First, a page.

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Grafting From FAO Field Manual : There are several ways of vegetative propagation. The three main types in forest tree propagation are grafting, air-layering and the use of cuttings. The three types are referred to as macropropagation, as alternative to... Plant Propagation FAO Field Manual : Neem Moringa Discussion and dialog on all things Moringa. Keep in mind that we don't allow commercial activity on our forums so please don't advertise products. Amaranth Originating in the Americas and Europe, amaranth has been cultivated for more than 8,000 years, dating back at least to the Mayan civilization of South and Central America. It was a staple of the Aztecs and incorporated into their religious... Underutilized Plants Underutilized crops are often indigenous ancient crop species which are still used at some level within the local, national or even international communities, but have the potential to contribute further to the mix of food sources than they currently do.<br><a href="" class="onebox" target="_blank"></a> Plant Identification Biodiversity is declining steadily throughout the world [113]. The current rate of extinction is largely the result of direct and indirect human activities [95]. Building accurate knowledge of the identity and the geographic distribution of plants is essential for future biodiversity conservation [69]. Therefore, rapid and accurate plant identification is essential for effective study and management of biodiversity.. -- Jana Wäldchen, Patrick Mäder Plant Health The old adage ‘You can’t fix a problem if you don’t know you have one’ underpins the basic science of diagnosing plant diseases and nutrient deficiencies. For years, farmers and scientists have worked together to identify a set of visual clues that can be used to determine diseases and nutrient deficiencies in a variety of agronomic crops. These clues and symptoms can be extremely useful, especially when soil and plant tissue testing methods are neither feasible nor available. Chaya Chaya (Cnidoscolus aconitifolius), sometimes called the spinach tree, is a fast-growing perennial shrub native to Mexico that produces lots of attractive, large, dark green leaves. It can grow well on a wide range of soils in both hot, rainy climates and areas with occasional drought. It grows easily and quickly, especially at higher temperatures, and new leaves grow quickly after harvesting. The amount of leaves per square foot of garden space is impressive. Leaves have lower moisture content than most other green leafy plants like spinach or lettuce. Leaves of chaya contain cyanogenic glycosides, toxic substances that release hydrocyanic acid (HCN; also referred to as cyanide or prussic acid) when cells are crushed. Consuming these plants without cooking them can cause cyanide poisoning, with effects that vary depending on cyanide levels and how long a person or animal has been eating that plant. Leaves must be boiled for 20 minutes to remove all cyanogenic compounds. Fruit The cultivation of fruit trees is one strategy that we feel can fight hunger on a long-term, sustainable basis. Though the importance of raising fruit trees has been underestimated by development communities, it ought to be a major element in any development scheme. Fruits and nuts, when eaten in the right amounts and combinations, are capable of providing all the necessary nutrition that the body needs, including protein, carbohydrates, fats, vitamins, minerals, oils, and sugars. They also provide great enjoyment from the variety of tastes and sweetness that other crops don’t provide. With proper selection of fruit tree species, you can have different kinds of fruit all year round. Once fruit trees are established, very little labor is required to maintain them and they continue to produce for many years. They will produce food even during difficult times when other garden produce may be hard to obtain. Fruit trees can also provide other benefits that include lumber, poles, medicine, income, shade, firewood, ornamental value, soil improvement, reforestation and protection of the environment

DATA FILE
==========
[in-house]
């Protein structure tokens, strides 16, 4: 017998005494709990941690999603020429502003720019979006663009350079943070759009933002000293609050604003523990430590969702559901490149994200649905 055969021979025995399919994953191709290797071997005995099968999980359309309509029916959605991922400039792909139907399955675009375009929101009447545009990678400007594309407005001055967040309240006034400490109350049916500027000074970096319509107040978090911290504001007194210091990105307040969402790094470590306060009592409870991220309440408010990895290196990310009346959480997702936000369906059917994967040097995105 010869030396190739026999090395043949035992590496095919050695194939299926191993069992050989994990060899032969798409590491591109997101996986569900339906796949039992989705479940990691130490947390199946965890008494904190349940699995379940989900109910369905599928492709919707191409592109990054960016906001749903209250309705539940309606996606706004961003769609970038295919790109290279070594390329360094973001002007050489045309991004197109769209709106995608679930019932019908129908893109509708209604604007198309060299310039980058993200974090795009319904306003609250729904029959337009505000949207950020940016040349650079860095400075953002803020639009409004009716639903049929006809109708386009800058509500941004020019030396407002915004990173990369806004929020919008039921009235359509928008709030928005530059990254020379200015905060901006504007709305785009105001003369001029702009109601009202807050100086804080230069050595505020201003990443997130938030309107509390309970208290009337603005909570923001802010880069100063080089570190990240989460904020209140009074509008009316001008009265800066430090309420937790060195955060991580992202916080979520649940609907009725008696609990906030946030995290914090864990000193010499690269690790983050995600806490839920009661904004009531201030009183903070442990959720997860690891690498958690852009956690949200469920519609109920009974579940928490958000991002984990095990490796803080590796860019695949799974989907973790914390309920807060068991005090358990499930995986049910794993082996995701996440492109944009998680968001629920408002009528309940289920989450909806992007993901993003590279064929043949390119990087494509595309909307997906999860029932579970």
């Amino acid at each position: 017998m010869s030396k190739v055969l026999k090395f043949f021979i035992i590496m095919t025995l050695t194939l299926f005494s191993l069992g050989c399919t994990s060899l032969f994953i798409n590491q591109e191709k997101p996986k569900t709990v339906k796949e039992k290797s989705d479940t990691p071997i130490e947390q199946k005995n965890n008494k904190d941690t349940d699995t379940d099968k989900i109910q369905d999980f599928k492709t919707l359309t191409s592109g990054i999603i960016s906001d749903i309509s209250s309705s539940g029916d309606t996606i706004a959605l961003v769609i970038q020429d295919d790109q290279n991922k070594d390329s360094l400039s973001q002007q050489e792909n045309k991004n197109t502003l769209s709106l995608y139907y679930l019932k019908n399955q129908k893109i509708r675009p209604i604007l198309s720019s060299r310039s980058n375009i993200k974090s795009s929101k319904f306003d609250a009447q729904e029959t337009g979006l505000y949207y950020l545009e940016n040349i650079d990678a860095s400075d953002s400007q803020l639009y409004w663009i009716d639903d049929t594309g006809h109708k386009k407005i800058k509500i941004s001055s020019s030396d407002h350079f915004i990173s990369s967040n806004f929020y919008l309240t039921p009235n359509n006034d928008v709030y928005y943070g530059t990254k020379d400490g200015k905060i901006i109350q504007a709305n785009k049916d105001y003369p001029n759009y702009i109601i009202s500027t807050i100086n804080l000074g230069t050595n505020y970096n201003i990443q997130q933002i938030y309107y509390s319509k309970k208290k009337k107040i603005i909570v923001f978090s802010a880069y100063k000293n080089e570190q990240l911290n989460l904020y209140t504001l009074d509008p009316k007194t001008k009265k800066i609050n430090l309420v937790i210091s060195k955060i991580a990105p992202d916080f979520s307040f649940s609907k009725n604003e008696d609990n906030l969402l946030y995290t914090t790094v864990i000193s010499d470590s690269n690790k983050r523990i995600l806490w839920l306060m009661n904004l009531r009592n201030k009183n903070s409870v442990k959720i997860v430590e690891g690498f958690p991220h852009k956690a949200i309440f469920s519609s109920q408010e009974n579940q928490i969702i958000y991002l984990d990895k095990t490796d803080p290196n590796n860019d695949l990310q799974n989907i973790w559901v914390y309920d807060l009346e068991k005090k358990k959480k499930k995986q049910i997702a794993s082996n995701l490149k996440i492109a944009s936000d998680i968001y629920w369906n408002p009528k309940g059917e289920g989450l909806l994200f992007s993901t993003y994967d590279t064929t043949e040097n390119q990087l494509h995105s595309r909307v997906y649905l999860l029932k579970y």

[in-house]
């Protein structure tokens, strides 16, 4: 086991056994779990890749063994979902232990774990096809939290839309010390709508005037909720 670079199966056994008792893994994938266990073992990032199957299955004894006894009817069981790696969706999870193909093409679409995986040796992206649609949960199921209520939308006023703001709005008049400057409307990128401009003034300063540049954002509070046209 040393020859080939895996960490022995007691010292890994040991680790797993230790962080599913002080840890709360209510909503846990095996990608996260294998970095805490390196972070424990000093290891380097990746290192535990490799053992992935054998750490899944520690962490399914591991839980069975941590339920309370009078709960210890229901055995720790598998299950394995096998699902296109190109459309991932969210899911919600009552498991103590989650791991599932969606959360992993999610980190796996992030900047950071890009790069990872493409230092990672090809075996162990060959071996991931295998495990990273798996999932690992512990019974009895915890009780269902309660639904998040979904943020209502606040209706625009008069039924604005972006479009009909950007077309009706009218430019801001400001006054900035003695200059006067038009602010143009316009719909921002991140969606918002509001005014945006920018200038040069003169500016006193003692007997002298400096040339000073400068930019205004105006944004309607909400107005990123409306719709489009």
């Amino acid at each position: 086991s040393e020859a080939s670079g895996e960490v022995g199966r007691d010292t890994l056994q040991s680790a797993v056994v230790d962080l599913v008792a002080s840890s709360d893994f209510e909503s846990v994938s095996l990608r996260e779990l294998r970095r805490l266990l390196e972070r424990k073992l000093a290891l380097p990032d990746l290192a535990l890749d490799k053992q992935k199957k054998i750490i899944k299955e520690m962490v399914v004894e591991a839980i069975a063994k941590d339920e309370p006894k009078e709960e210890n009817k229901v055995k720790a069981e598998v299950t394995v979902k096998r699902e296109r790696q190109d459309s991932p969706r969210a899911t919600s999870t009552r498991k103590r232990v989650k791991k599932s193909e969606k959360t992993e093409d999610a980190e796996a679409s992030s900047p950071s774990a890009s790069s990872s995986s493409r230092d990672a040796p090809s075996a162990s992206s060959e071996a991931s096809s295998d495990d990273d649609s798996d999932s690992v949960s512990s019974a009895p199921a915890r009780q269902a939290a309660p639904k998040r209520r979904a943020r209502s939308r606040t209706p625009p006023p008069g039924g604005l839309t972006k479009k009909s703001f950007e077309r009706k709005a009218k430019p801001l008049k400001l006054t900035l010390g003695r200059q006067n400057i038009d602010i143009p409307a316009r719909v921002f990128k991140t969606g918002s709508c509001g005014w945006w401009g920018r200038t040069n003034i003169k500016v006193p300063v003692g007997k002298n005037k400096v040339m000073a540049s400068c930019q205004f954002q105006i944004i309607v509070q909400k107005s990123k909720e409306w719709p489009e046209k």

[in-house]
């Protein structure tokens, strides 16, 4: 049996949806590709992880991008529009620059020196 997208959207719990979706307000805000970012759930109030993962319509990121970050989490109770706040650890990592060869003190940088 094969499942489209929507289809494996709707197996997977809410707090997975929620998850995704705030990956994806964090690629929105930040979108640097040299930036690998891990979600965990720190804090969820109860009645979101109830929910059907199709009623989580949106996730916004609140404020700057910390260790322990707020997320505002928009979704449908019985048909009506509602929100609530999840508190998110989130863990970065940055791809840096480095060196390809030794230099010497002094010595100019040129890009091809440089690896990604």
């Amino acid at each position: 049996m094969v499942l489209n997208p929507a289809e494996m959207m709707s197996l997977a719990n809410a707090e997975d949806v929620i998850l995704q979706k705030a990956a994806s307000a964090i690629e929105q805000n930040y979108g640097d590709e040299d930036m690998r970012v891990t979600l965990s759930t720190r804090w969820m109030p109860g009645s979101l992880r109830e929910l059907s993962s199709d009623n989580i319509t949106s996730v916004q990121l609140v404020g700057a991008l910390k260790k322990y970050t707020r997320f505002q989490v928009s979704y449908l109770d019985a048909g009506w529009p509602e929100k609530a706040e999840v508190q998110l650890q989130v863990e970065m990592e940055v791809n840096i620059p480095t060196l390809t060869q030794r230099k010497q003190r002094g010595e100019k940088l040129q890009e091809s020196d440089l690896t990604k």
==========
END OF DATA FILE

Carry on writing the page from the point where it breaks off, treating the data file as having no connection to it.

Topic Replies Created
About the Plants category 1 June 13, 2017
Moringa trees fire 13 January 4, 2019
Is anyone eating green pigeon peas or green cowpeas? 3 April 10, 2019
Advice on Moringa planting using Tractor 3 March 7, 2019
Carambola in small scale families 1 March 6, 2019
Planting different types of velvet beans together 2 February 27, 2019
Carissa seeds/seedlings for Central Tanzania 1 February 27, 2019
Apple ring acacia nursery best practices? 2 February 7, 2019
Chaya Cuttings Africa or South Africa 7 January 25, 2019
Are there organic/natural treatments for damping-off disease in citrus? 6 December 5, 2018
Mango expert needed 3 November 22, 2018
Moringa stenopetala germination 6 November 19, 2018
Pecans, genus Carya in Asia 3 November 30, 2018
Moringa peregrina 4 September 14, 2018
Who has African Moringa in Kenya? 6 October 24, 2018
Jatropha Curcas leaves discolored and dying? 3 October 23, 2018
Alternate Trees to Phase into a Haiti Mango Grove with some Diseases 2 September 20, 2018
South American Perennials 2 December 5, 2017
Chaya stalks rotting 18 June 25, 2018
Does cookware material have an effect on toxicity or other illness? 2 July 14, 2017
Where can I find the nutritional content of Cassava leaves? 4 May 16, 2018
Medicinal Plant Programs or Institutions? 9 May 9, 2018
Has anyone seen this research on Moringa and anti-fertility? 4 April 20, 2018
How long do you have to cook Chaya for it to be safe to eat? 11 June 13, 2017
Moringa trees in sub-tropical area 2 January 5, 2018
Fruit Resources on 1 December 1, 2017
Successful Intercropping strategy for the tropics 2 November 20, 2017
Looking for a living fence that won't overrun nearby crops 3 June 13, 2017
Do I have to boil chaya? What about other cooking methods? 3 June 16, 2017
Why aren't my bananas ripening? 2 June 13, 2017